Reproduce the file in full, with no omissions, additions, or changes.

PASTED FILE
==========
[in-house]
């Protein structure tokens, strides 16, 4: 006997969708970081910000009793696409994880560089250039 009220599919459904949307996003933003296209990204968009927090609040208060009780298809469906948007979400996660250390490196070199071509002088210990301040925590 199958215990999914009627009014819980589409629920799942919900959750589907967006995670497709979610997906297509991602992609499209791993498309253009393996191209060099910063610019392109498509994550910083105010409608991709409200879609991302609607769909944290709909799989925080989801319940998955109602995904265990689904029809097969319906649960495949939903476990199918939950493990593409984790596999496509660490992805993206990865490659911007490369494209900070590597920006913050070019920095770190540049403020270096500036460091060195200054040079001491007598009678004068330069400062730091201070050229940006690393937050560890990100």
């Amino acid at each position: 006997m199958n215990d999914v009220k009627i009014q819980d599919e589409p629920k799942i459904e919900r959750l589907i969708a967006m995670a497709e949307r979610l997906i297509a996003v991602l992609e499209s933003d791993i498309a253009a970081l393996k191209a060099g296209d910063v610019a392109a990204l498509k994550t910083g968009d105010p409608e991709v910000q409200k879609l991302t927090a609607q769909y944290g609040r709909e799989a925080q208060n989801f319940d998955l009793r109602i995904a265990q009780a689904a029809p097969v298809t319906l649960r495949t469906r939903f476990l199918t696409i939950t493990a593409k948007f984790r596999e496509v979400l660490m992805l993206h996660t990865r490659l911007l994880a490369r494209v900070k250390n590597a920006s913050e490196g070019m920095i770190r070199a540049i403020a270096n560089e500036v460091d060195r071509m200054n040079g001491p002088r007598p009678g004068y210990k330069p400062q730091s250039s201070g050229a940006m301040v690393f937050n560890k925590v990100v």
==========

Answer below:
[in-house]
């Protein structure tokens, strides 16, 4: 006997969708970081910000009793696409994880560089250039 009220599919459904949307996003933003296209990204968009927090609040208060009780298809469906948007979400996660250390490196070199071509002088210990301040925590 199958215990999914009627009014819980589409629920799942919900959750589907967006995670497709979610997906297509991602992609499209791993498309253009393996191209060099910063610019392109498509994550910083105010409608991709409200879609991302609607769909944290709909799989925080989801319940998955109602995904265990689904029809097969319906649960495949939903476990199918939950493990593409984790596999496509660490992805993206990865490659911007490369494209900070590597920006913050070019920095770190540049403020270096500036460091060195200054040079001491007598009678004068330069400062730091201070050229940006690393937050560890990100």
């Amino acid at each position: 006997m199958n215990d999914v009220k009627i009014q819980d599919e589409p629920k799942i459904e919900r959750l589907i969708a967006m995670a497709e949307r979610l997906i297509a996003v991602l992609e499209s933003d791993i498309a253009a970081l393996k191209a060099g296209d910063v610019a392109a990204l498509k994550t910083g968009d105010p409608e991709v910000q409200k879609l991302t927090a609607q769909y944290g609040r709909e799989a925080q208060n989801f319940d998955l009793r109602i995904a265990q009780a689904a029809p097969v298809t319906l649960r495949t469906r939903f476990l199918t696409i939950t493990a593409k948007f984790r596999e496509v979400l660490m992805l993206h996660t990865r490659l911007l994880a490369r494209v900070k250390n590597a920006s913050e490196g070019m920095i770190r070199a540049i403020a270096n560089e500036v460091d060195r071509m200054n040079g001491p002088r007598p009678g004068y210990k330069p400062q730091s250039s201070g050229a940006m301040v690393f937050n560890k925590v990100v």